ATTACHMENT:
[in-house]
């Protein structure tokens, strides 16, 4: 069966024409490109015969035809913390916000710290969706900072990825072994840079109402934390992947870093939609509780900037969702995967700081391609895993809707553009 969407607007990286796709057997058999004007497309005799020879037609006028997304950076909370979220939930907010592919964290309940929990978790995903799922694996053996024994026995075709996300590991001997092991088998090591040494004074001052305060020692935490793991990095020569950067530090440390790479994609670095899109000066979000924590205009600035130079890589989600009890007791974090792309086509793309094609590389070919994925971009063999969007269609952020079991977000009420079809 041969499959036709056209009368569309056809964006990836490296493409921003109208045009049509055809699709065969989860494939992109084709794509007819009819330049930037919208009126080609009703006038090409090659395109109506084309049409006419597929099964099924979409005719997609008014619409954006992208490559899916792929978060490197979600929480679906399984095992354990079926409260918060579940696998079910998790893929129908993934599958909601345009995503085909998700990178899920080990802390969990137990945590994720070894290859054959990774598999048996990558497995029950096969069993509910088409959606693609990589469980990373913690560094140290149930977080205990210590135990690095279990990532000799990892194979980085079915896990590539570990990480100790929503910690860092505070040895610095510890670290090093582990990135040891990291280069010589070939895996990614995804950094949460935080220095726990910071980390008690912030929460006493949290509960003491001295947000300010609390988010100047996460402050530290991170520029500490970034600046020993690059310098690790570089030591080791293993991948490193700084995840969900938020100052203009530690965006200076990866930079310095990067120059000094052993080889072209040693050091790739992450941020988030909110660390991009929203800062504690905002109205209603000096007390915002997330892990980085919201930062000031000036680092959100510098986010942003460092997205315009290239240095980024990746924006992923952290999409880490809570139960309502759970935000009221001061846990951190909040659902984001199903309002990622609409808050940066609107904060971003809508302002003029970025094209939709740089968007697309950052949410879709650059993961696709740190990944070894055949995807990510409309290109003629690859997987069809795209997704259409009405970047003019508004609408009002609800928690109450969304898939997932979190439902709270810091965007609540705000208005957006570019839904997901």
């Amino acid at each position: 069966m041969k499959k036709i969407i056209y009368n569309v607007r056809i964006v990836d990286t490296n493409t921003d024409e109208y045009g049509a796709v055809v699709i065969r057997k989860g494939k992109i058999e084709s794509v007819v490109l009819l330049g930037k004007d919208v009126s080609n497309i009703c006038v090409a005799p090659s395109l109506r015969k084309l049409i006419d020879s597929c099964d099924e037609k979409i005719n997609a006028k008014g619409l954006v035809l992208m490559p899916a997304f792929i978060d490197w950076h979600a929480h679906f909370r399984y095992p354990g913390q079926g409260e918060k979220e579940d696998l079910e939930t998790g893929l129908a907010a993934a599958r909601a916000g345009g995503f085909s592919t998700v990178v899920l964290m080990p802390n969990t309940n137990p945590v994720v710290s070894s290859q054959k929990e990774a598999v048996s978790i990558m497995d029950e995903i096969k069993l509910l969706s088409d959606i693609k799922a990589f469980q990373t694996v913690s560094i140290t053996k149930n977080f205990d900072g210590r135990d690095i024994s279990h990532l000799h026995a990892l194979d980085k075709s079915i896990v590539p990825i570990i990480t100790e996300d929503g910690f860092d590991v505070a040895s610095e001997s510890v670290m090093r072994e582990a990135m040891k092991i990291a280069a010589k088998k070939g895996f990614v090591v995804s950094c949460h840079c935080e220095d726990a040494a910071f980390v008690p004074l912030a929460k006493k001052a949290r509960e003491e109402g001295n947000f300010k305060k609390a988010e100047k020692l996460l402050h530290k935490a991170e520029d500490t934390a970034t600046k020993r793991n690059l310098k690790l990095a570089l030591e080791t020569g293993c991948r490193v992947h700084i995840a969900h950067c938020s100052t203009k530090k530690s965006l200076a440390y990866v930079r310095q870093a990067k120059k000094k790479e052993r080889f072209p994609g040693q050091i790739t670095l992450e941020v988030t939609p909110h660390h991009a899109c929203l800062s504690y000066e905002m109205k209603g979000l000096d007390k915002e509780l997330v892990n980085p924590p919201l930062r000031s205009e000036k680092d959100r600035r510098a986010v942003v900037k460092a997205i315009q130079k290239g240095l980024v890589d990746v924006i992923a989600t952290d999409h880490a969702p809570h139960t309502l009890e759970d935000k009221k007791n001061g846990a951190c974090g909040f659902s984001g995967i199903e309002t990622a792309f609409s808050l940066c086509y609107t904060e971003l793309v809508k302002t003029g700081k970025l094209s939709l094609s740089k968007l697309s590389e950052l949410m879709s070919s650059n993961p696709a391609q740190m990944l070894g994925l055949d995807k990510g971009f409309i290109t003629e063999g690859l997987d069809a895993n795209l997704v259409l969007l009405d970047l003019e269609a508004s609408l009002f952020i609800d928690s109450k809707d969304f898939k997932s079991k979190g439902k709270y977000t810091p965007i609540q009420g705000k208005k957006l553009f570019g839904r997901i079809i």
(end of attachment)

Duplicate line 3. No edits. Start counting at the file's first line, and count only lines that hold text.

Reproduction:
């Amino acid at each position: 069966m041969k499959k036709i969407i056209y009368n569309v607007r056809i964006v990836d990286t490296n493409t921003d024409e109208y045009g049509a796709v055809v699709i065969r057997k989860g494939k992109i058999e084709s794509v007819v490109l009819l330049g930037k004007d919208v009126s080609n497309i009703c006038v090409a005799p090659s395109l109506r015969k084309l049409i006419d020879s597929c099964d099924e037609k979409i005719n997609a006028k008014g619409l954006v035809l992208m490559p899916a997304f792929i978060d490197w950076h979600a929480h679906f909370r399984y095992p354990g913390q079926g409260e918060k979220e579940d696998l079910e939930t998790g893929l129908a907010a993934a599958r909601a916000g345009g995503f085909s592919t998700v990178v899920l964290m080990p802390n969990t309940n137990p945590v994720v710290s070894s290859q054959k929990e990774a598999v048996s978790i990558m497995d029950e995903i096969k069993l509910l969706s088409d959606i693609k799922a990589f469980q990373t694996v913690s560094i140290t053996k149930n977080f205990d900072g210590r135990d690095i024994s279990h990532l000799h026995a990892l194979d980085k075709s079915i896990v590539p990825i570990i990480t100790e996300d929503g910690f860092d590991v505070a040895s610095e001997s510890v670290m090093r072994e582990a990135m040891k092991i990291a280069a010589k088998k070939g895996f990614v090591v995804s950094c949460h840079c935080e220095d726990a040494a910071f980390v008690p004074l912030a929460k006493k001052a949290r509960e003491e109402g001295n947000f300010k305060k609390a988010e100047k020692l996460l402050h530290k935490a991170e520029d500490t934390a970034t600046k020993r793991n690059l310098k690790l990095a570089l030591e080791t020569g293993c991948r490193v992947h700084i995840a969900h950067c938020s100052t203009k530090k530690s965006l200076a440390y990866v930079r310095q870093a990067k120059k000094k790479e052993r080889f072209p994609g040693q050091i790739t670095l992450e941020v988030t939609p909110h660390h991009a899109c929203l800062s504690y000066e905002m109205k209603g979000l000096d007390k915002e509780l997330v892990n980085p924590p919201l930062r000031s205009e000036k680092d959100r600035r510098a986010v942003v900037k460092a997205i315009q130079k290239g240095l980024v890589d990746v924006i992923a989600t952290d999409h880490a969702p809570h139960t309502l009890e759970d935000k009221k007791n001061g846990a951190c974090g909040f659902s984001g995967i199903e309002t990622a792309f609409s808050l940066c086509y609107t904060e971003l793309v809508k302002t003029g700081k970025l094209s939709l094609s740089k968007l697309s590389e950052l949410m879709s070919s650059n993961p696709a391609q740190m990944l070894g994925l055949d995807k990510g971009f409309i290109t003629e063999g690859l997987d069809a895993n795209l997704v259409l969007l009405d970047l003019e269609a508004s609408l009002f952020i609800d928690s109450k809707d969304f898939k997932s079991k979190g439902k709270y977000t810091p965007i609540q009420g705000k208005k957006l553009f570019g839904r997901i079809i």